Part I of this Review examines the novel's treatment of the three major themes previously mentioned--the struggle between proponents of competing philosophies of tax administration, the understanding of taxpaying as a fundamental duty of citizenship, and the problem of boredom in the modern workplace. Part II considers Wallace's creative mixture of fact and fiction in his descriptions of the workings of the tax system. Part III offers a tentative explanation of the novel's rather obscure title.

But first, a disclaimer: I am not a literary scholar or critic, nor am I pretending to be one in this Review. Rather, I am an academic tax lawyer (and a former temporary employee of the Internal Revenue Service), and the Review is written from that perspective. For many creative works, a review of this sort would be inappropriate. It does not much matter, for example, whether the film version of The Wizard of Oz accurately depicts life on a Kansas farm in the 1930s. But The Pale King is different. The book devotes a significant percentage of its pages to detailed explanations and discussions of tax civics, tax policy, and tax administration, and it is every bit as serious about those topics as Moby-Dick is about whaling. The Pale King is not merely set in a tax administration facility; it is also, in very significant part, about taxes and tax administration. It is a Moby-Dick of taxes, aiming to educate its readers about a highly specialized field of endeavor, and using that field of endeavor to explore some of the profoundest themes. On the assumption that a whaler's review of Moby-Dick would have served a useful purpose, I offer this tax lawyer's review of The Pale King.


A. Dueling Philosophies of Tax Administration

The fictional Wallace who narrates portions of The Pale King describes 1985 as the year when efficiency-oriented policymakers gained the upper hand in a bureaucratic battle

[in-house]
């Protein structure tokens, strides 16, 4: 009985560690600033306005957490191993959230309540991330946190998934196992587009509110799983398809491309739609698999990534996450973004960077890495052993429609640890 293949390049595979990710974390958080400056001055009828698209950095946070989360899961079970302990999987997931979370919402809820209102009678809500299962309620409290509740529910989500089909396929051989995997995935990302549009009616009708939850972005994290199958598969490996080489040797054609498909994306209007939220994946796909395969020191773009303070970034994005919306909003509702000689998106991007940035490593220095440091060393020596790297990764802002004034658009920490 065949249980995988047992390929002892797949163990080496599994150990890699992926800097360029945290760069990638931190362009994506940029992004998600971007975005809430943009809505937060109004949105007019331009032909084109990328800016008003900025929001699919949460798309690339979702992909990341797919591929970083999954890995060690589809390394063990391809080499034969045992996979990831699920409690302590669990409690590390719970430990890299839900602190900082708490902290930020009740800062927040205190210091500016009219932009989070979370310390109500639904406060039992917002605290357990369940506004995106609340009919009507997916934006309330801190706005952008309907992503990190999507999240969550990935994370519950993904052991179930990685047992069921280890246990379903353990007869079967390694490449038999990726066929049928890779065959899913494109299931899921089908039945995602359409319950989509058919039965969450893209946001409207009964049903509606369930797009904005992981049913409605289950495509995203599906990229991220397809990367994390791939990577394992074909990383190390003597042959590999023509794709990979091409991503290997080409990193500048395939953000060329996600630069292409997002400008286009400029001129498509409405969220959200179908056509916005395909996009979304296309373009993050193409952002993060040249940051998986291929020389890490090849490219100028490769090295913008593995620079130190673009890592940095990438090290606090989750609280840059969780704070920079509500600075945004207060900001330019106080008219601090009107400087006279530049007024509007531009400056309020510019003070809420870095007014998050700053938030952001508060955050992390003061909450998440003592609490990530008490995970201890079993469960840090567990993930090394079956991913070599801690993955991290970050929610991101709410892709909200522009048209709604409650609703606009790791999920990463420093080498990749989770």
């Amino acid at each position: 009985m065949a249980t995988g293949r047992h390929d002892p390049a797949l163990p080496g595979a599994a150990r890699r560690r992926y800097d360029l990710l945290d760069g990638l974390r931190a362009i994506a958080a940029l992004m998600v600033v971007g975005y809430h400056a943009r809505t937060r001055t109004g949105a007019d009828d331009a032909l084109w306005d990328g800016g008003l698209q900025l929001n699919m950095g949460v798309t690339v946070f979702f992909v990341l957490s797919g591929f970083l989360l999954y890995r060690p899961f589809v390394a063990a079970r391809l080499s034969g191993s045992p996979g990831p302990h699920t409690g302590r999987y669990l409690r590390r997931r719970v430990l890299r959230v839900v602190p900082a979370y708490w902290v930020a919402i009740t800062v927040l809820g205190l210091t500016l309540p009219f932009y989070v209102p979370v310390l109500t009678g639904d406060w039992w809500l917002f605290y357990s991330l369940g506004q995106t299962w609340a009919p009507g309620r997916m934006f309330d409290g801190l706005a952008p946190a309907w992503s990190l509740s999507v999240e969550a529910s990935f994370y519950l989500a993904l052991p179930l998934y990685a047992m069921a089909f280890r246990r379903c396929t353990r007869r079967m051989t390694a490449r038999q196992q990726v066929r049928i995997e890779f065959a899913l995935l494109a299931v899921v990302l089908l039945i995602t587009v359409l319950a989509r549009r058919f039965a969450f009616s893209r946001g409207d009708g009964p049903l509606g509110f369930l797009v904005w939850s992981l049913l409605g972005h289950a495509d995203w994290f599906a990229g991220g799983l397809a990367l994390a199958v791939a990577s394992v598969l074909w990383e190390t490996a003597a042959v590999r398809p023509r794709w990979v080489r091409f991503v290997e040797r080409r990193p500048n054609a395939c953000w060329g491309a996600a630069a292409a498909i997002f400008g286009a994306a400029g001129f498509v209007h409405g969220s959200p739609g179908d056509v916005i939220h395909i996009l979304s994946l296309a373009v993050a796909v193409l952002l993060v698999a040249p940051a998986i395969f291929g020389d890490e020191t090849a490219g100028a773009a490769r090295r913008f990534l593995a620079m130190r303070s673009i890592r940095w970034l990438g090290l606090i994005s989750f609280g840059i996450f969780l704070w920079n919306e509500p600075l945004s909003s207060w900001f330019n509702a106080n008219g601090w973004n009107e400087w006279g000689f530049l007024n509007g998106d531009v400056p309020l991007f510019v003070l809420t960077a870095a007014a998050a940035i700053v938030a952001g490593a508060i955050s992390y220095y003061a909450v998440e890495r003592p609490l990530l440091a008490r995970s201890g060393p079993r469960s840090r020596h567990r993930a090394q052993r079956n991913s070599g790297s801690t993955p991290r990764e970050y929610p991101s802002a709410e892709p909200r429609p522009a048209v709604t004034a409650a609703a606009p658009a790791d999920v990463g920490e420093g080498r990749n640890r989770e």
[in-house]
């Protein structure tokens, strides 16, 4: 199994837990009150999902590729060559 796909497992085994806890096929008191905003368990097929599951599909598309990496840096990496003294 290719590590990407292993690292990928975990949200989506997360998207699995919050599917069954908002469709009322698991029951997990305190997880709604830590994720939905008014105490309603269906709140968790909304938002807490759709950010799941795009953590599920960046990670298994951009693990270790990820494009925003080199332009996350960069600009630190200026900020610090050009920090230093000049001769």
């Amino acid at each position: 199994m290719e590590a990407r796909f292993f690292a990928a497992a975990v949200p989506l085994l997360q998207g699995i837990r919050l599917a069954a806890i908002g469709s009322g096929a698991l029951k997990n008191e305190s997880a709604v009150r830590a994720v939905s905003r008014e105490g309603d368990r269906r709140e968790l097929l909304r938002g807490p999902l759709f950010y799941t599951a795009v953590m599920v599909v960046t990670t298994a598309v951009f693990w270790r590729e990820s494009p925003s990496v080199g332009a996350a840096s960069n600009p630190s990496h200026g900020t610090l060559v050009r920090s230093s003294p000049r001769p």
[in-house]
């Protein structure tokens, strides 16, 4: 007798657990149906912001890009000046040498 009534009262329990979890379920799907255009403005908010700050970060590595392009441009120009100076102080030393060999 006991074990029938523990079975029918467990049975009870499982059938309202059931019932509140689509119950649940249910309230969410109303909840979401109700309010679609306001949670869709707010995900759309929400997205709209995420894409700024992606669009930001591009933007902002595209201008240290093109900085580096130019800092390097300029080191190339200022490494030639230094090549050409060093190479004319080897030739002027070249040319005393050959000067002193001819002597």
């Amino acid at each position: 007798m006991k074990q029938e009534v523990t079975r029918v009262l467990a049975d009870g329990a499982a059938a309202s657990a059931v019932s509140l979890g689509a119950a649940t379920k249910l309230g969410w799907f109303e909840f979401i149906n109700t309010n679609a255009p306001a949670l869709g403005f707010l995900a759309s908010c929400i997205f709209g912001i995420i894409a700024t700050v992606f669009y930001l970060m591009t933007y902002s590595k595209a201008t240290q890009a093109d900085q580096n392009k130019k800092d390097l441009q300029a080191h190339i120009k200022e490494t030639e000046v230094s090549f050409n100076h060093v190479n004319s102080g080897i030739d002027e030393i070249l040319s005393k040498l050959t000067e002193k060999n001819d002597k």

between traditional or 'conservative' officials who saw tax and its
   administration as an arena of social justice and civic virtue, on
   the one hand, and those more progressive, 'pragmatic' policymakers
   who prized the market model, efficiency, and a maximum return on
   the investment of the Service's annual budget. (11)

Wallace (the nonfictional Wallace) demonstrates a serious interest in real-world philosophies of tax administration. Although the struggles of 1985 are fictionalized, it is clear that Wallace intended those struggles to reflect the actual battles for the soul of the IRS.

Wallace's fictional year of crisis seems to have been inspired by two actual periods of crisis for the IRS. First, 1985 really was a terrible year for the Service. Overwhelmed employees at the Philadelphia Service Center threw away unprocessed returns and checks, (12) and millions of refund checks were delayed because of computer problems. (13) (The Pale King describes events similar to those occurring in Philadelphia in 1985 as having occurred in 1982 in the fictional Rome, New York REC (pp. 7-8).) The problems were so severe that Commissioner Roscoe Egger included his personal apology with the 1985 tax forms sent to taxpayers at the beginning of 1986. (14) The real 1985 crisis, however, was merely operational; it did not involve a struggle over the philosophical underpinnings of tax administration.